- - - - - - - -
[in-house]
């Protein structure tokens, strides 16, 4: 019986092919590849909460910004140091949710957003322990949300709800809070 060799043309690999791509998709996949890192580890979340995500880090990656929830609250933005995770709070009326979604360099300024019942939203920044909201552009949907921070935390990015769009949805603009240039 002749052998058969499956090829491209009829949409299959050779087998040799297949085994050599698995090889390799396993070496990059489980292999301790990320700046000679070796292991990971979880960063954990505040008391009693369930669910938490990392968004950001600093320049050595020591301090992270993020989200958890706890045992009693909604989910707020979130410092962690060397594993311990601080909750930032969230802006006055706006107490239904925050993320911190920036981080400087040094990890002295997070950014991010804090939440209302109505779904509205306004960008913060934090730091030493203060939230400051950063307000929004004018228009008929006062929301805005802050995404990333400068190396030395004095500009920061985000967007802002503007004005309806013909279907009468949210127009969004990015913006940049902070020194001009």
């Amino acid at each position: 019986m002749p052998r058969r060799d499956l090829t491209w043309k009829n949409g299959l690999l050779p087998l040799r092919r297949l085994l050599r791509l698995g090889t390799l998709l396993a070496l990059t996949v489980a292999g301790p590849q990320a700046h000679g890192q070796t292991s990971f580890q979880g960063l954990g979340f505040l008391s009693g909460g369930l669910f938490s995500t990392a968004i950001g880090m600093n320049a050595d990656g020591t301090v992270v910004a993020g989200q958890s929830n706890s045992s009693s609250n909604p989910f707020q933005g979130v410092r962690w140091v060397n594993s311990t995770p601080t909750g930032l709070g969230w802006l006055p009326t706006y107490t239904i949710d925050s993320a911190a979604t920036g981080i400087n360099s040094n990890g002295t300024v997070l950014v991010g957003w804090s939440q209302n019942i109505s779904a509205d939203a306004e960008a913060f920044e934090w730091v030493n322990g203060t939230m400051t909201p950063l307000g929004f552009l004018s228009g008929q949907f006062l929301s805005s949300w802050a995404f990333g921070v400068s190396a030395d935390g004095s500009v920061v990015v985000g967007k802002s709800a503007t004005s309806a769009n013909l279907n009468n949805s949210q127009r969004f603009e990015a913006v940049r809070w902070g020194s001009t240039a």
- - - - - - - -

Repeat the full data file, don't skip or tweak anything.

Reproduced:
[in-house]
């Protein structure tokens, strides 16, 4: 019986092919590849909460910004140091949710957003322990949300709800809070 060799043309690999791509998709996949890192580890979340995500880090990656929830609250933005995770709070009326979604360099300024019942939203920044909201552009949907921070935390990015769009949805603009240039 002749052998058969499956090829491209009829949409299959050779087998040799297949085994050599698995090889390799396993070496990059489980292999301790990320700046000679070796292991990971979880960063954990505040008391009693369930669910938490990392968004950001600093320049050595020591301090992270993020989200958890706890045992009693909604989910707020979130410092962690060397594993311990601080909750930032969230802006006055706006107490239904925050993320911190920036981080400087040094990890002295997070950014991010804090939440209302109505779904509205306004960008913060934090730091030493203060939230400051950063307000929004004018228009008929006062929301805005802050995404990333400068190396030395004095500009920061985000967007802002503007004005309806013909279907009468949210127009969004990015913006940049902070020194001009």
């Amino acid at each position: 019986m002749p052998r058969r060799d499956l090829t491209w043309k009829n949409g299959l690999l050779p087998l040799r092919r297949l085994l050599r791509l698995g090889t390799l998709l396993a070496l990059t996949v489980a292999g301790p590849q990320a700046h000679g890192q070796t292991s990971f580890q979880g960063l954990g979340f505040l008391s009693g909460g369930l669910f938490s995500t990392a968004i950001g880090m600093n320049a050595d990656g020591t301090v992270v910004a993020g989200q958890s929830n706890s045992s009693s609250n909604p989910f707020q933005g979130v410092r962690w140091v060397n594993s311990t995770p601080t909750g930032l709070g969230w802006l006055p009326t706006y107490t239904i949710d925050s993320a911190a979604t920036g981080i400087n360099s040094n990890g002295t300024v997070l950014v991010g957003w804090s939440q209302n019942i109505s779904a509205d939203a306004e960008a913060f920044e934090w730091v030493n322990g203060t939230m400051t909201p950063l307000g929004f552009l004018s228009g008929q949907f006062l929301s805005s949300w802050a995404f990333g921070v400068s190396a030395d935390g004095s500009v920061v990015v985000g967007k802002s709800a503007t004005s309806a769009n013909l279907n009468n949805s949210q127009r969004f603009e990015a913006v940049r809070w902070g020194s001009t240039a």